A Blesbok is a type of antelope that are extremely popular among hunters because of its meat. While they are numerous in South Africa, they are also plentiful here in the United States, especially in Texas where hunters take part in Blesbok Trophy Hunts quite frequently.
Blesboks are a type of antelope that belongs to the bovid family. They are one of the most abundant types of antelopes in South Africa and are closely related to the sassaby. The name Blesbok comes from the Afrikaan word “bles” which means blaze. This is in reference to the Blesbok’s white-colored marking on its face.
That white-colored marking is in addition to the reddish-brown fur it has on the rest of its body. There is a brown stripe that divides the eyes. The Blesbok’s belly, legs, and area around the tail are all typically white. Both male and female Blesboks have S-shaped spiral horns that can be as long as 20 inches. Females typically have thinner horns compared to males. When it comes to weight, they can weigh in as much as 175 pounds, with the males weighing more than the females.
They are also quick animals who can run as fast as 43 miles per hour when they’re being chased by predators.
Blesboks are sometimes confused with the Bontebok. But the difference is that the Blesbok rarely have continuously clear white lower legs like the Bontebok.
Blesboks are found in South Africa as well as in Texas and some other parts of the United States. In South Africa, Blesboks are among the top three types of antelope that are hunted for their meat. The majority of Blesboks are found on private ranches, like the Squaw Mountain Ranch in Texas. Only a small number are roaming freely in the wild. Blesboks were nearly hunted to extinction in the 19th century. Due to conservation efforts and hunting policies, their population was restored. Now they typically live together in herds of 10-25 animals. The males protect the females and the young in the group. Blesboks can survive as long as 17 years in the wild.
Blesboks like their plants and base their diet off of different types of grass. They tend to migrate seasonally to different types of grass and are in competition with grazing cattle for food. This can impact some Blesbok’s survival rate and is also among the reasons why they don’t thrive as much in the wild. Blesboks also need water to survive and are most active in the morning and early afternoon. These animals are certainly not night owls!
The months of March to May make up the typical mating season for the species. Male Blesboks fight aggressively with each other during this time as they choose their female counterpart. A female Blesbok’s pregnancy lasts anywhere from 7.5 to 8 months. When they do give birth, one baby is born at a time right into the herd, unlike other types of antelopes who are not introduced to the herd right away. Most baby Blesboks are born during November and December which is typically the rainy season when there is a lot of food around for the young. When Blesboks are born they are usually beige in color.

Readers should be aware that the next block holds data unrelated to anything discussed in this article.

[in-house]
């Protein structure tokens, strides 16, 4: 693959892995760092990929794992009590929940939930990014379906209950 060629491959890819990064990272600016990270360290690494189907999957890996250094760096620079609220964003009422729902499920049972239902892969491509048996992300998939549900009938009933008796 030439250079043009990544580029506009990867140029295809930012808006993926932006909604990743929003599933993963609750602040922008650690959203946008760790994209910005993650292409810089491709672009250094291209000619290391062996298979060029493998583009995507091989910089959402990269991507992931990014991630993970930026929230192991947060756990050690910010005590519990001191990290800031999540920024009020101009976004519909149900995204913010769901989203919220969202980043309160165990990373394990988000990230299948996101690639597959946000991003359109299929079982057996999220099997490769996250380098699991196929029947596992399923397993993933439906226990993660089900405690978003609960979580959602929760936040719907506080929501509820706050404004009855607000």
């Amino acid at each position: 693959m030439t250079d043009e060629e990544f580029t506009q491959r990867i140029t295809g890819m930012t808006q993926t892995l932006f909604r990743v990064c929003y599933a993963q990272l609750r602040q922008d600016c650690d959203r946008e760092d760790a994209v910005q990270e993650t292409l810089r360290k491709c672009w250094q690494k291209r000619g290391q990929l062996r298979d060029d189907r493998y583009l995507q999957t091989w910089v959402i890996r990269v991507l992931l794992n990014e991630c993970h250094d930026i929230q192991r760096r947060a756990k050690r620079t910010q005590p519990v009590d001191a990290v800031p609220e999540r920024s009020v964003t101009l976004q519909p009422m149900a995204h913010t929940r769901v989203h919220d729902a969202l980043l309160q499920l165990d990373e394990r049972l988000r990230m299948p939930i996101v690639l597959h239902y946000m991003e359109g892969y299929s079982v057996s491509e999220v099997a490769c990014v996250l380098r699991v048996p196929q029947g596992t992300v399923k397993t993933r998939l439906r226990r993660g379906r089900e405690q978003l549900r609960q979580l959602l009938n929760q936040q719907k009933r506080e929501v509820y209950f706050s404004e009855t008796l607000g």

While Blesboks breed amongst themselves, they can also interbreed with closely related Bonteboks whom they are often mistaken. These hybrid animals are known as “bontebles”. When these species interbreed they lower the number of genetically pure blesboks and bonteboks in the wild.
While there are ample Blesboks to be found in South Africa, Texas also has a large population which is popular among avid hunters. At Squaw Mountain Ranch, the habitat and terrain supports Blesboks which means there are plenty to be hunted. There is a great herd with excellent genetics that produce amazing Blesboks. That’s why trophy hunts of this breed have become increasingly popular at the ranch.
There are no restrictions on hunting Blesboks in Texas which means they are fair game all year round; another reason why trophy hunts of this species is now so popular.
The best time to hunt Blesboks is in late morning or early afternoon when they’re often grazing. Like many other animals, they tend to lie up during the hot afternoon sun. Since Blesboks like water, they are also often hunted near water holes.
Hunting Blesboks can be challenging because they tend to like to stand together with their heads towards the sun and their faces looking down to the ground.
At Squaw Mountain Ranch, hunters can choose their method of hunting Blesboks. They can choose a safari style hunt from high rack vehicles or hunt from a modern comfortable blind. They can also choose to go old school with the spot and stalk technique.
Also, hunters have their choice to bow hunt, rifle hunt, pistol hunt or black powder hunt when on a Blesbok Trophy Hunt. Long range shooting instruction is also available at Squaw Mountain as is help for disabled hunters. Each hunter is catered to individually at Squaw Mountain Ranch. Each hunter will go home with a trophy they will be proud to hang in their trophy room. All of this comes at an affordable price that Squaw Mountain is known for throughout Texas.